Inside Canon uses a top-of-the-line ring-type USM auto-focusing motor that is high speed, silent and precise, all with a floating-elements design. Once again it’s surprising to see Canon’s technology from two decades ago: the all-internal focusing system justify this 100mm f/2.8 larger barrel (the 100mm f/2, for example, is much shorter), and the groups move in opposite directions, made to guarantee high optical performance from infinity to MFD. A magnetic ring creates energy to push the groups front and back over a track, making the image look bigger (thus magnifying it) on the image plane. Such design minimizes optical imperfections from the frame’s center to the edges, and the overall speed is good; even possible to shoot sports. Here demonstrated with the 2015 EOS 5DS (15 years between camera and lens), the auto focus was near flawless.
In single mode its precision is good using the DSLR’s viewfinder (phase-detection module under the mirror) and the Live View (using contrast detection on the EOS 5DS); and practically every shot came in focus during this review. The ultrasonic motor has plenty of torque to drive the focusing groups at high speed, making it easy to photograph insects, birds and most living things. But there’s a catch: as the macro photography distance moves the focusing plane far away from infinity, sometimes the camera won’t attempt to drive the lens (depending on the camera’s setting) if the focusing point is way out-of-focus. That’s why the full-time manual focus ring is useful; at least you can set the lens to the right direction. And in SERVO continuous mode shooting Avenida Paulista’s cyclists I got mixed results: about 50% of the shots are in focus, a low accuracy ratio for this camera (the L series shows the same behavior). Despite the fast AF motor and even a limiter offering shorter focusing distances (complete from 0.31m; or from 0.48m to infinity), the SERVO mode is less than adequate on these lenses. So use your EF 100m Macro for what it’s designed: close-ups.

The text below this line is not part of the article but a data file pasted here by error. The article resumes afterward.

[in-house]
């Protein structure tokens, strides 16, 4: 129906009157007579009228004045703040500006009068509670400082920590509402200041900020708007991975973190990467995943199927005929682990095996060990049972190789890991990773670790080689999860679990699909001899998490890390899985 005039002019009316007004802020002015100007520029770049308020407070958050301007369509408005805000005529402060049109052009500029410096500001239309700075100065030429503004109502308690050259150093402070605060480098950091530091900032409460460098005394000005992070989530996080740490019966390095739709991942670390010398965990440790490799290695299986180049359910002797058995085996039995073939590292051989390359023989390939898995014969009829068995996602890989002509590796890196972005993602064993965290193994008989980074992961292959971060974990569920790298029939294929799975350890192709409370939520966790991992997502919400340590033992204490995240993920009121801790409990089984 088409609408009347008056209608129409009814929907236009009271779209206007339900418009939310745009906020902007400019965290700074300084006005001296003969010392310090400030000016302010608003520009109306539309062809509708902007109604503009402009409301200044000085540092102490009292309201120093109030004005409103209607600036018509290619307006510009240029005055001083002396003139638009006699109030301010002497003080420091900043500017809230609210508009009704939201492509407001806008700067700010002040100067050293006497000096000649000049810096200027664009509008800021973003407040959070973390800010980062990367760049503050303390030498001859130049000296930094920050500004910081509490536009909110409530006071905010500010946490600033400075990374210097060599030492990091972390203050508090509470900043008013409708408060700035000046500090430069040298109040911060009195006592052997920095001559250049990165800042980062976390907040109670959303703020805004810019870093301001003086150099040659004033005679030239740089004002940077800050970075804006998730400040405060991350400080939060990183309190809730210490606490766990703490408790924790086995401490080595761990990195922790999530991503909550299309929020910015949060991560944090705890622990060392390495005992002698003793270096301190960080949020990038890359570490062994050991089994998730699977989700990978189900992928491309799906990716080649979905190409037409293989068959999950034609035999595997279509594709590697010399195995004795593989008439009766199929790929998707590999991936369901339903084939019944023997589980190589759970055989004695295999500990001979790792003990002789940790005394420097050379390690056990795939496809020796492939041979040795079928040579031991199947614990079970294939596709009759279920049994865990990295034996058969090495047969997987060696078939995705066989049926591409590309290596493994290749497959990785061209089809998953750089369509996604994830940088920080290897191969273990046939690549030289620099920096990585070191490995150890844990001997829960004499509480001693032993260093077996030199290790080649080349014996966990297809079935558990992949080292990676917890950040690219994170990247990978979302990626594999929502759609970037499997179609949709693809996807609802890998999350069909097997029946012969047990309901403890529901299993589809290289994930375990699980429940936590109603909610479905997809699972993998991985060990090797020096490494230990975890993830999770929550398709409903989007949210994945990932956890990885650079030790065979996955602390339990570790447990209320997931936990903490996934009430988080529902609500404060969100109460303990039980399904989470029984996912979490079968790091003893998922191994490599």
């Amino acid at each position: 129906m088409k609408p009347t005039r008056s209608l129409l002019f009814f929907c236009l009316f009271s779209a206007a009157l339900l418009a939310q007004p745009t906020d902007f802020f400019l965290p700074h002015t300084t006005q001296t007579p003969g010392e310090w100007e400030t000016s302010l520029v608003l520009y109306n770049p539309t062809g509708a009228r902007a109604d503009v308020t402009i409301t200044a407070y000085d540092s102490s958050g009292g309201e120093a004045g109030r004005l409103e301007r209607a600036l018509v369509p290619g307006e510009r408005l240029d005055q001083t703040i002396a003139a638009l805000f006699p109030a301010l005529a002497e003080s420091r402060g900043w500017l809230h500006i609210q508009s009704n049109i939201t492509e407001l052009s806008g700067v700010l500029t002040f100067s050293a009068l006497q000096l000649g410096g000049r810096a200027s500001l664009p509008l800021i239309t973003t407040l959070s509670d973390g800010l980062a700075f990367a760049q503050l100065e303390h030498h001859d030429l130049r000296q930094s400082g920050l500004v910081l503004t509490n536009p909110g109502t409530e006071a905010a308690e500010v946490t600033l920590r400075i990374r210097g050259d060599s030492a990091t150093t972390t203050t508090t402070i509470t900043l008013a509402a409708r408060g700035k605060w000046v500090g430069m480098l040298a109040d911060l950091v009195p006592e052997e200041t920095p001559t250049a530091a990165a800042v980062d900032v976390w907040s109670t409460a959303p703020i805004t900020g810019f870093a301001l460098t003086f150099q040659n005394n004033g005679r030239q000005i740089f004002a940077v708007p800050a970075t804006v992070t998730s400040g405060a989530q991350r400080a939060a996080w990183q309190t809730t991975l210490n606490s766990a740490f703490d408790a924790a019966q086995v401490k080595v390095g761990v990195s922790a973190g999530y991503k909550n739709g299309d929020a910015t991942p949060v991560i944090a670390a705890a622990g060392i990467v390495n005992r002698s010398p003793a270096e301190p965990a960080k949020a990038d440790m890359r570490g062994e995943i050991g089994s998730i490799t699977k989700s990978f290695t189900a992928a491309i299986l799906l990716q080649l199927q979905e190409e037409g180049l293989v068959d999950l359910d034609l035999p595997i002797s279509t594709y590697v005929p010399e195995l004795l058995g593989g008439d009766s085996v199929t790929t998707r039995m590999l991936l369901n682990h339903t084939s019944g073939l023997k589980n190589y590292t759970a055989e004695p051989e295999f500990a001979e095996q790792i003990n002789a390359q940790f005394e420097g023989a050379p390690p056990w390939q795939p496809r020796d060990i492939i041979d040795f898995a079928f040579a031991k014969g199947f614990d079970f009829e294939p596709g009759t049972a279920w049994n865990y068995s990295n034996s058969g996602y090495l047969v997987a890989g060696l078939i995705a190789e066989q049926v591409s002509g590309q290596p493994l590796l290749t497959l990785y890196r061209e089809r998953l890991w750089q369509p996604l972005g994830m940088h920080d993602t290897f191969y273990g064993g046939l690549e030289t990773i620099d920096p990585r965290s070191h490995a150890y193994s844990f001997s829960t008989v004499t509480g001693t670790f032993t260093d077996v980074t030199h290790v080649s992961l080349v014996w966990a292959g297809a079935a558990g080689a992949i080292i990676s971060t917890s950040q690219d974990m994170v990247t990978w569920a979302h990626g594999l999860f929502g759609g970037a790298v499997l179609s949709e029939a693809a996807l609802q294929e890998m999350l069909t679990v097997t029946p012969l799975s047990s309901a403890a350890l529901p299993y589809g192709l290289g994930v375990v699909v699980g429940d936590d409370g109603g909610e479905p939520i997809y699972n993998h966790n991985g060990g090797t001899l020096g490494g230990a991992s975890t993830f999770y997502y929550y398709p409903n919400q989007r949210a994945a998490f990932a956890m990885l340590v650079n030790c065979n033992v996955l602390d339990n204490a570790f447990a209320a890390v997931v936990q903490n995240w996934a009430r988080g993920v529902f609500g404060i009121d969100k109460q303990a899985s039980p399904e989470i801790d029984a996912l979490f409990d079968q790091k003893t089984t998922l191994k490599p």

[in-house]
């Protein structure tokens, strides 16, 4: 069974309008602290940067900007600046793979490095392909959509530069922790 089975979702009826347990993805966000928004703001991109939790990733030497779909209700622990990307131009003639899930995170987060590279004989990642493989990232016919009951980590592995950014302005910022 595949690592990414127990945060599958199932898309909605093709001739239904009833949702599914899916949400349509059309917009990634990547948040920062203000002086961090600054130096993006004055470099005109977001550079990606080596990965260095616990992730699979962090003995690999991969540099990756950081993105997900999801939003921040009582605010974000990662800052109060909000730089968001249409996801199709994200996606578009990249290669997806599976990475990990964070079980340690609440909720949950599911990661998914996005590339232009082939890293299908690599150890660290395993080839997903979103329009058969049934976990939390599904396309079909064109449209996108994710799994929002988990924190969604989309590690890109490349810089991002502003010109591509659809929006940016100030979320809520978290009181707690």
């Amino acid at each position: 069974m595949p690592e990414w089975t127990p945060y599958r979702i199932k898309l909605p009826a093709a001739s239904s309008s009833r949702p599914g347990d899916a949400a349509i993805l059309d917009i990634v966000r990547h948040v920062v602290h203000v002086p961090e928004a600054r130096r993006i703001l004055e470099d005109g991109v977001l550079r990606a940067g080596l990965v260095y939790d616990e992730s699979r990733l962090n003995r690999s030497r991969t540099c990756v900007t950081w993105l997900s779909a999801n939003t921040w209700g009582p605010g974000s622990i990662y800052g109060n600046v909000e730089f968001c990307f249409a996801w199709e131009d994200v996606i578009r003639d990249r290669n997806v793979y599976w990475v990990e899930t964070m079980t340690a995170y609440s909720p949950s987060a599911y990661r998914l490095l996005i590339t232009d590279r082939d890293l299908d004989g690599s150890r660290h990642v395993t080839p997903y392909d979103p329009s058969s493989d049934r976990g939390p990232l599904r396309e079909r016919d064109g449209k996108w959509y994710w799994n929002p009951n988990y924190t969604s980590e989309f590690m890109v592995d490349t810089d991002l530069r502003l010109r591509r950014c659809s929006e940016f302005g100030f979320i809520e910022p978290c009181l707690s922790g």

Without a built-in stabilizer; LEDs; magnification or zoom adjustments; at the front the EF 100mm f/2.8 Macro USM accepts smaller ø58mm filters that are not expensive to purchase. They fix on a plastic thread over the first optical element that fits inside the optional ET-67 lens hood (not included); and the flash-ring thread (to fix the MT-24EX). At the rear the metal mount is fixed with four Phillips screws, very solid for years of photographs, paired with the solid plastic barrel, more resistant to impact. The last glass piece is part of the focusing group and mobile, not compatible with extenders, also not “sealing” the lens against dust; carefully unmount it from the camera not to get dirt inside the optics. Overall the EF 100mm f/2.8 Macro USM aged well on Canon’s lineup passing the years with minimum updates (the AF switches are now recessed; they weren’t at launch), and I’ve never seen complains from photographers who use it daily. But are its images compatible with newer digital cameras, demanding picture-perfect files? Let’s mount it on our 50MP EOS 5DS and see if we can live with a 18-years old lens from Canon’s lineup.